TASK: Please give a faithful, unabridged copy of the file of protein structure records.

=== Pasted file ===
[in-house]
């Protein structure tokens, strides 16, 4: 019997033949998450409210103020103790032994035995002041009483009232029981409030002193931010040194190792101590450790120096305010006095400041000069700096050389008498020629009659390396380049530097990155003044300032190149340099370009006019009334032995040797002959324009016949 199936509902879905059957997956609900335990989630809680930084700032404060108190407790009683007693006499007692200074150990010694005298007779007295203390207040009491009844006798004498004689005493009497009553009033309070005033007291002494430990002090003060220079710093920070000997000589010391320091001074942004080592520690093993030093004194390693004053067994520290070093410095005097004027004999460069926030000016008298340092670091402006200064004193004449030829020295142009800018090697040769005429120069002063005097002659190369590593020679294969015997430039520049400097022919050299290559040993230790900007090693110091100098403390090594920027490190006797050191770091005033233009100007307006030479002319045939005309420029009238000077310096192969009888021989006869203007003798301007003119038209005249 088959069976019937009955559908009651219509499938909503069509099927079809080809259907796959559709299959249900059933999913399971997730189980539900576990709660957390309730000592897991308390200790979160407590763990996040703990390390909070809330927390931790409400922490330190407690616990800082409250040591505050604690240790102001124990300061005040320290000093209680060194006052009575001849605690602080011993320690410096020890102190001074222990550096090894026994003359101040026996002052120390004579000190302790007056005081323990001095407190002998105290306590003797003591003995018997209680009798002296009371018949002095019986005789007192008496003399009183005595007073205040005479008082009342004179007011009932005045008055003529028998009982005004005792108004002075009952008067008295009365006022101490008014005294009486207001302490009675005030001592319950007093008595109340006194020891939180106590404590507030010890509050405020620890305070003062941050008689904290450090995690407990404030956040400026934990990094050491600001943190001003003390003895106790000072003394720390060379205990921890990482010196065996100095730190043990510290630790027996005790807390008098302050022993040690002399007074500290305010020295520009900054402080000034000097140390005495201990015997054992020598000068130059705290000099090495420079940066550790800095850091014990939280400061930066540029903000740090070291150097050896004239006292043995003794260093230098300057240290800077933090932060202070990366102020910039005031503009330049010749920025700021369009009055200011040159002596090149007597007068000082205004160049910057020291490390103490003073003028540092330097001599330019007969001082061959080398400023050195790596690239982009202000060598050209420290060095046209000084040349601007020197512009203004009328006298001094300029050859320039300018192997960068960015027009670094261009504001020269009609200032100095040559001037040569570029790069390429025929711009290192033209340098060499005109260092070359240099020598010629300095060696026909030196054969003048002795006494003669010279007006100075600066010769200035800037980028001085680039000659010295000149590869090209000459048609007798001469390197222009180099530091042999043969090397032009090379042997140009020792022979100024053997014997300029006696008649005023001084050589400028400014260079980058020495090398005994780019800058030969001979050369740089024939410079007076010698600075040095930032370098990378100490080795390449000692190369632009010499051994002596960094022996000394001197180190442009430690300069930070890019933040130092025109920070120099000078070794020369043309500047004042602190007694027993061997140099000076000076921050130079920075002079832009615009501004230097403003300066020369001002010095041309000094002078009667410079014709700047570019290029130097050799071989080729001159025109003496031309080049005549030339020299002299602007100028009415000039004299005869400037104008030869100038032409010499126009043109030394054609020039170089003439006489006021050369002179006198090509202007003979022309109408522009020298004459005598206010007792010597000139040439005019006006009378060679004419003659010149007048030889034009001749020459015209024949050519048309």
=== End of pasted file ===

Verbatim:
[in-house]
């Protein structure tokens, strides 16, 4: 019997033949998450409210103020103790032994035995002041009483009232029981409030002193931010040194190792101590450790120096305010006095400041000069700096050389008498020629009659390396380049530097990155003044300032190149340099370009006019009334032995040797002959324009016949 199936509902879905059957997956609900335990989630809680930084700032404060108190407790009683007693006499007692200074150990010694005298007779007295203390207040009491009844006798004498004689005493009497009553009033309070005033007291002494430990002090003060220079710093920070000997000589010391320091001074942004080592520690093993030093004194390693004053067994520290070093410095005097004027004999460069926030000016008298340092670091402006200064004193004449030829020295142009800018090697040769005429120069002063005097002659190369590593020679294969015997430039520049400097022919050299290559040993230790900007090693110091100098403390090594920027490190006797050191770091005033233009100007307006030479002319045939005309420029009238000077310096192969009888021989006869203007003798301007003119038209005249 088959069976019937009955559908009651219509499938909503069509099927079809080809259907796959559709299959249900059933999913399971997730189980539900576990709660957390309730000592897991308390200790979160407590763990996040703990390390909070809330927390931790409400922490330190407690616990800082409250040591505050604690240790102001124990300061005040320290000093209680060194006052009575001849605690602080011993320690410096020890102190001074222990550096090894026994003359101040026996002052120390004579000190302790007056005081323990001095407190002998105290306590003797003591003995018997209680009798002296009371018949002095019986005789007192008496003399009183005595007073205040005479008082009342004179007011009932005045008055003529028998009982005004005792108004002075009952008067008295009365006022101490008014005294009486207001302490009675005030001592319950007093008595109340006194020891939180106590404590507030010890509050405020620890305070003062941050008689904290450090995690407990404030956040400026934990990094050491600001943190001003003390003895106790000072003394720390060379205990921890990482010196065996100095730190043990510290630790027996005790807390008098302050022993040690002399007074500290305010020295520009900054402080000034000097140390005495201990015997054992020598000068130059705290000099090495420079940066550790800095850091014990939280400061930066540029903000740090070291150097050896004239006292043995003794260093230098300057240290800077933090932060202070990366102020910039005031503009330049010749920025700021369009009055200011040159002596090149007597007068000082205004160049910057020291490390103490003073003028540092330097001599330019007969001082061959080398400023050195790596690239982009202000060598050209420290060095046209000084040349601007020197512009203004009328006298001094300029050859320039300018192997960068960015027009670094261009504001020269009609200032100095040559001037040569570029790069390429025929711009290192033209340098060499005109260092070359240099020598010629300095060696026909030196054969003048002795006494003669010279007006100075600066010769200035800037980028001085680039000659010295000149590869090209000459048609007798001469390197222009180099530091042999043969090397032009090379042997140009020792022979100024053997014997300029006696008649005023001084050589400028400014260079980058020495090398005994780019800058030969001979050369740089024939410079007076010698600075040095930032370098990378100490080795390449000692190369632009010499051994002596960094022996000394001197180190442009430690300069930070890019933040130092025109920070120099000078070794020369043309500047004042602190007694027993061997140099000076000076921050130079920075002079832009615009501004230097403003300066020369001002010095041309000094002078009667410079014709700047570019290029130097050799071989080729001159025109003496031309080049005549030339020299002299602007100028009415000039004299005869400037104008030869100038032409010499126009043109030394054609020039170089003439006489006021050369002179006198090509202007003979022309109408522009020298004459005598206010007792010597000139040439005019006006009378060679004419003659010149007048030889034009001749020459015209024949050519048309």